hikermor Offline
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On a couple of occasions where we employed a tensionless hitch, we simply wrapped the tree several times and then anchored the end of the rope to yet another nearby tree,leaving some slack in the line in order to detect any movement in the system. The securing knot could be just about anything - I believe we used a bowline.
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#287163 - 11/21/17 05:10 PM Re: Knot strength [Re: hikermor]
clearwater Online   content
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Now that's some redundancy!

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#287166 - 11/21/17 06:34 PM Re: Knot strength [Re: clearwater]
hikermor Offline
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This was for an overhanging descent into a sink hole near Ashfork, AZ. 248 feet hanging free...Redundancy was welcome! Besides, it worked...
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#287168 - 11/22/17 06:57 PM Re: Knot strength [Re: hikermor]
Roarmeister Offline
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What was the snowmobile doing in the stream???

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#287170 - 11/22/17 10:22 PM Re: Knot strength [Re: Roarmeister]
hikermor Offline
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Short answer - getting wet and rusty.

The show was recreating and critiquing an actual event where the driver attempted to cross a frozen stream - didn't work. They anchored a long piece of webbing to the tree and winched the snowmobile out by affixing the other end around the tread. Basically the machine self extricated, without the driver getting wet....

My choice of anchor would involve a rewoven figure 8, along with multiple wraps around the tree. I love redundancy.
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#287176 - 11/23/17 01:56 AM Re: Knot strength [Re: hikermor]
AKSAR Offline
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Originally Posted By: hikermor
Short answer - getting wet and rusty.

The show was recreating and critiquing an actual event where the driver attempted to cross a frozen stream - didn't work.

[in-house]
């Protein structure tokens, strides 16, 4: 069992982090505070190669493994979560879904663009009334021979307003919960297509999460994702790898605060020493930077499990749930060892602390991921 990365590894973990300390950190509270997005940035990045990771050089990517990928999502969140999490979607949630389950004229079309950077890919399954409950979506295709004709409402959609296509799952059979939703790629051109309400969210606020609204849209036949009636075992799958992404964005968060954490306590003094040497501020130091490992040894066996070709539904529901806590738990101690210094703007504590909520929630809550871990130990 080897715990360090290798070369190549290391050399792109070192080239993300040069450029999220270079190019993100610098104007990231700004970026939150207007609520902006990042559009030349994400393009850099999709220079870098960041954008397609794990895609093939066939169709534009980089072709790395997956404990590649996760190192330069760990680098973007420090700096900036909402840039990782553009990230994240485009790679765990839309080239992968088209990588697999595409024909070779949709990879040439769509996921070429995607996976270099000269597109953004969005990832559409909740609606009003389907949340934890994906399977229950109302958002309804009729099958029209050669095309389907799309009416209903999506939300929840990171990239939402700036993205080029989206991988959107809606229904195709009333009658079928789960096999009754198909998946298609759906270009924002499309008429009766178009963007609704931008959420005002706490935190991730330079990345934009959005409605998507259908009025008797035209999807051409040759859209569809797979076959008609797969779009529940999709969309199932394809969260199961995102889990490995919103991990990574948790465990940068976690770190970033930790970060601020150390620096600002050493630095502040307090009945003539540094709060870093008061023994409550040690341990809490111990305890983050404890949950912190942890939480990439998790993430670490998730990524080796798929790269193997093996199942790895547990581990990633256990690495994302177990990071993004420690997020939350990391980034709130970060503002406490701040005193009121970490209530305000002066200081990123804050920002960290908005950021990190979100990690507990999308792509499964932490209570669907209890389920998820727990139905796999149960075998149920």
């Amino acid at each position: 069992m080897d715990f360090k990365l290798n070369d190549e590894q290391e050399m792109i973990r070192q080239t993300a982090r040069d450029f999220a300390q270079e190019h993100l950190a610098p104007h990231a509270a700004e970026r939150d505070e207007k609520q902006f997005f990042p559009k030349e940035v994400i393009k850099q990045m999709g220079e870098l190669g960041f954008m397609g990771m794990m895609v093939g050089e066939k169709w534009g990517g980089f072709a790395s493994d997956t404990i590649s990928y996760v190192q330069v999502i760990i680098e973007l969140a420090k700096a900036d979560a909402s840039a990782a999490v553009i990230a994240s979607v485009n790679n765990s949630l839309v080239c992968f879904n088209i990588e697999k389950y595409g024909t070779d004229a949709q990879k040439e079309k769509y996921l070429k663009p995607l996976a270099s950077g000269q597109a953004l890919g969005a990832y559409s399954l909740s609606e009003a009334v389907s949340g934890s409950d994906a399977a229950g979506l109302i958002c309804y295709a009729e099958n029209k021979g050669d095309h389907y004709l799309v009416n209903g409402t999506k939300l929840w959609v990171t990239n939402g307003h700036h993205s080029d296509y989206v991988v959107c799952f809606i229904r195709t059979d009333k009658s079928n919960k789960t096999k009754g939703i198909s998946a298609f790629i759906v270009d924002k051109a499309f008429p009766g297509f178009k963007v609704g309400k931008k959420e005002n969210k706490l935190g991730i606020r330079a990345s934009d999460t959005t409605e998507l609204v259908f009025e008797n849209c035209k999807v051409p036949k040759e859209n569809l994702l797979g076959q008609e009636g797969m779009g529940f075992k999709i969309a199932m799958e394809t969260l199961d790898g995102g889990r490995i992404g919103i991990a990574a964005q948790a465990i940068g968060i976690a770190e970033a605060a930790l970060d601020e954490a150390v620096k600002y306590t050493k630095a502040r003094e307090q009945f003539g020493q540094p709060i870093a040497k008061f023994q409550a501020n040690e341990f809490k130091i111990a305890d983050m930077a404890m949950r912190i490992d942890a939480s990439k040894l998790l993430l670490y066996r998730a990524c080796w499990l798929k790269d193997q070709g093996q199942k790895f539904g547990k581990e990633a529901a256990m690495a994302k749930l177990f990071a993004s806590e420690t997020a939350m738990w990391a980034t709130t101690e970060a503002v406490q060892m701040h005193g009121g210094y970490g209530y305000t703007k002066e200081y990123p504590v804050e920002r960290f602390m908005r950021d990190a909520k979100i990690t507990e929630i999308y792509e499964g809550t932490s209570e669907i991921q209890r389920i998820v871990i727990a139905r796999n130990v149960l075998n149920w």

If a rider keeps sufficient speed, it is possible to skim across open water on a snow machine. People sometimes do this to get over a stream or pond. This has even led to a new wave of sporting events called snowmobile skipping, snowmobile watercross, snowmobile skimming, water skipping or puddle jumping. According to Wikipedia, the current over water distance record is 212 km (131.731 miles) by the Norwegian Morten Blien.
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#287177 - 11/23/17 02:02 PM Re: Knot strength [Re: AKSAR]
hikermor Offline
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The driver in this event was not an expert, although an Olympic Greco-Roman wrestler. In the recreation, they demonstrated that smowmobile skids could make dandy improvised snowshoes, although I would think that real snowshoes would be great EDC on a snow machine.
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#287201 - 11/26/17 12:37 AM Re: Knot strength [Re: hikermor]
jshannon Offline
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Registered: 02/02/03
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Would this article (pdf download) have the timber hitch info you want?
Breaking Load of Hitches and Ropes Used in Rigging
http://joa.isa-arbor.com/request.asp?JournalID=1&ArticleID=3218&Type=2


Edited by jshannon (11/26/17 12:37 AM)

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#287203 - 11/26/17 02:24 PM Re: Knot strength [Re: jshannon]
hikermor Offline
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Thank you very much. the article indicates that, while a properly tied timber hitch is adequately strong, it is not the very strongest knot. Somewhat surprisingly, they did not test the unknotted breaking strength of the ropes they used, and hence did not provide a measure of "efficiency," the percentage decrease in strength that occurs when the rope is knotted.

The article does indicate the importance of a properly tied and dressed knot and that there is a degree of randomness in any lash up,so don't push to the very limit of these numbers!